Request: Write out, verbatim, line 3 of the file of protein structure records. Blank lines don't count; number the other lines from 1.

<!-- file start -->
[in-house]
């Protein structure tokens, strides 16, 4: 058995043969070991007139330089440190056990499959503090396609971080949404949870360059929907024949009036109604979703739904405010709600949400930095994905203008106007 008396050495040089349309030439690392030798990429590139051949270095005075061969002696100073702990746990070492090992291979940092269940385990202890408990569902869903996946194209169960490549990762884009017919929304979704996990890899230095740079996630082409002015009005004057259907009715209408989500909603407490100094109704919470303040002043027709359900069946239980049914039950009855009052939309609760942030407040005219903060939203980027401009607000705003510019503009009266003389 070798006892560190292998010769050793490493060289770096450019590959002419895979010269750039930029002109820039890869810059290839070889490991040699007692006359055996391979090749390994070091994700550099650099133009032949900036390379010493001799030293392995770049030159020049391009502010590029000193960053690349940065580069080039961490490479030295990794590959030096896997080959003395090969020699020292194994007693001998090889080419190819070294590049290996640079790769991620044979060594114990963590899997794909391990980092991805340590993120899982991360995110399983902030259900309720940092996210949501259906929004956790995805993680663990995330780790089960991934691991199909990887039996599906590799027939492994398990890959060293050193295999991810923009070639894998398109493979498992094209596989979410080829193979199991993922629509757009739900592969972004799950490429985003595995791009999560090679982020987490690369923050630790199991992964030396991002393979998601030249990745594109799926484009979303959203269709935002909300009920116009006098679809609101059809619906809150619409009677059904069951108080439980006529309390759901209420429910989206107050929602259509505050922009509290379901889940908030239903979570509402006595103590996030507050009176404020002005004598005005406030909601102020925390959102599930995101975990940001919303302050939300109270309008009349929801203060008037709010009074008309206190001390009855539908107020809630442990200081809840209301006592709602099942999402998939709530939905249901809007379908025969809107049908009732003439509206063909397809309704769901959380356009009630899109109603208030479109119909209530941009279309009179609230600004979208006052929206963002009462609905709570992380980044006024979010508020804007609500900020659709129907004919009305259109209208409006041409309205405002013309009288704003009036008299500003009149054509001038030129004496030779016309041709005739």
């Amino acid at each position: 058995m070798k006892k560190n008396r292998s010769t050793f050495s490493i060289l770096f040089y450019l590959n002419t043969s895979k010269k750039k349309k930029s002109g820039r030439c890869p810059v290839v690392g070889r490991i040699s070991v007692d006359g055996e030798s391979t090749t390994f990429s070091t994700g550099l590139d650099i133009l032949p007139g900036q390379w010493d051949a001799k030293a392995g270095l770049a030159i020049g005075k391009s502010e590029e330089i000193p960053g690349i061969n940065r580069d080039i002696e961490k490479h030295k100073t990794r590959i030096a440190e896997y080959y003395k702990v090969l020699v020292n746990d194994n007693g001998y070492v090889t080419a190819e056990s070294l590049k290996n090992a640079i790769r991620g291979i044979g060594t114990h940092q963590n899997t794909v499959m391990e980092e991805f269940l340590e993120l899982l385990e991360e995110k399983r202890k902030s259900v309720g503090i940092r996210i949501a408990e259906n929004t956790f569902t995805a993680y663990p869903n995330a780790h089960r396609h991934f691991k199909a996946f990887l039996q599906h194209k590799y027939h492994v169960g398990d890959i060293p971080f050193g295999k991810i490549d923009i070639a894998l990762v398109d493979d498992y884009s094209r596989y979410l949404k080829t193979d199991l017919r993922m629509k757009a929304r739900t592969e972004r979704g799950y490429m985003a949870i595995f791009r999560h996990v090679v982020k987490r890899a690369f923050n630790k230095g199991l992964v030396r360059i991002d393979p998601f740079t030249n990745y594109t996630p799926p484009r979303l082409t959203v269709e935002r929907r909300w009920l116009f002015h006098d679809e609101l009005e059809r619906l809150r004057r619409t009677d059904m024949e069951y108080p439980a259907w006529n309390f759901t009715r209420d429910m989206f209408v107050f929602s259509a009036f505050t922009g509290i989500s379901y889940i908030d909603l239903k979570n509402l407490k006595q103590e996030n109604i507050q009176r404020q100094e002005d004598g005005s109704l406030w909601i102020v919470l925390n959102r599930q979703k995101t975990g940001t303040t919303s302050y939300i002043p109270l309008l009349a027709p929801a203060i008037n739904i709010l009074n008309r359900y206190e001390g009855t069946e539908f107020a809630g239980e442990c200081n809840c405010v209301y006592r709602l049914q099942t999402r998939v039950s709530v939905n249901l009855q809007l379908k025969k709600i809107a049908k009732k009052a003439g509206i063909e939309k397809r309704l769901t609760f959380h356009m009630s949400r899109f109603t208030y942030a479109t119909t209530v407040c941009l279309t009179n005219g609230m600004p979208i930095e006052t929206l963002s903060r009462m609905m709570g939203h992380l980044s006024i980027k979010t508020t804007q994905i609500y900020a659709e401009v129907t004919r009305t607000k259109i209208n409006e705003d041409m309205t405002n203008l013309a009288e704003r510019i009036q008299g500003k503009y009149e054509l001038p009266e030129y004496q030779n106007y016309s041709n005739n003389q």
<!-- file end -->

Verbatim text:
């Amino acid at each position: 058995m070798k006892k560190n008396r292998s010769t050793f050495s490493i060289l770096f040089y450019l590959n002419t043969s895979k010269k750039k349309k930029s002109g820039r030439c890869p810059v290839v690392g070889r490991i040699s070991v007692d006359g055996e030798s391979t090749t390994f990429s070091t994700g550099l590139d650099i133009l032949p007139g900036q390379w010493d051949a001799k030293a392995g270095l770049a030159i020049g005075k391009s502010e590029e330089i000193p960053g690349i061969n940065r580069d080039i002696e961490k490479h030295k100073t990794r590959i030096a440190e896997y080959y003395k702990v090969l020699v020292n746990d194994n007693g001998y070492v090889t080419a190819e056990s070294l590049k290996n090992a640079i790769r991620g291979i044979g060594t114990h940092q963590n899997t794909v499959m391990e980092e991805f269940l340590e993120l899982l385990e991360e995110k399983r202890k902030s259900v309720g503090i940092r996210i949501a408990e259906n929004t956790f569902t995805a993680y663990p869903n995330a780790h089960r396609h991934f691991k199909a996946f990887l039996q599906h194209k590799y027939h492994v169960g398990d890959i060293p971080f050193g295999k991810i490549d923009i070639a894998l990762v398109d493979d498992y884009s094209r596989y979410l949404k080829t193979d199991l017919r993922m629509k757009a929304r739900t592969e972004r979704g799950y490429m985003a949870i595995f791009r999560h996990v090679v982020k987490r890899a690369f923050n630790k230095g199991l992964v030396r360059i991002d393979p998601f740079t030249n990745y594109t996630p799926p484009r979303l082409t959203v269709e935002r929907r909300w009920l116009f002015h006098d679809e609101l009005e059809r619906l809150r004057r619409t009677d059904m024949e069951y108080p439980a259907w006529n309390f759901t009715r209420d429910m989206f209408v107050f929602s259509a009036f505050t922009g509290i989500s379901y889940i908030d909603l239903k979570n509402l407490k006595q103590e996030n109604i507050q009176r404020q100094e002005d004598g005005s109704l406030w909601i102020v919470l925390n959102r599930q979703k995101t975990g940001t303040t919303s302050y939300i002043p109270l309008l009349a027709p929801a203060i008037n739904i709010l009074n008309r359900y206190e001390g009855t069946e539908f107020a809630g239980e442990c200081n809840c405010v209301y006592r709602l049914q099942t999402r998939v039950s709530v939905n249901l009855q809007l379908k025969k709600i809107a049908k009732k009052a003439g509206i063909e939309k397809r309704l769901t609760f959380h356009m009630s949400r899109f109603t208030y942030a479109t119909t209530v407040c941009l279309t009179n005219g609230m600004p979208i930095e006052t929206l963002s903060r009462m609905m709570g939203h992380l980044s006024i980027k979010t508020t804007q994905i609500y900020a659709e401009v129907t004919r009305t607000k259109i209208n409006e705003d041409m309205t405002n203008l013309a009288e704003r510019i009036q008299g500003k503009y009149e054509l001038p009266e030129y004496q030779n106007y016309s041709n005739n003389q």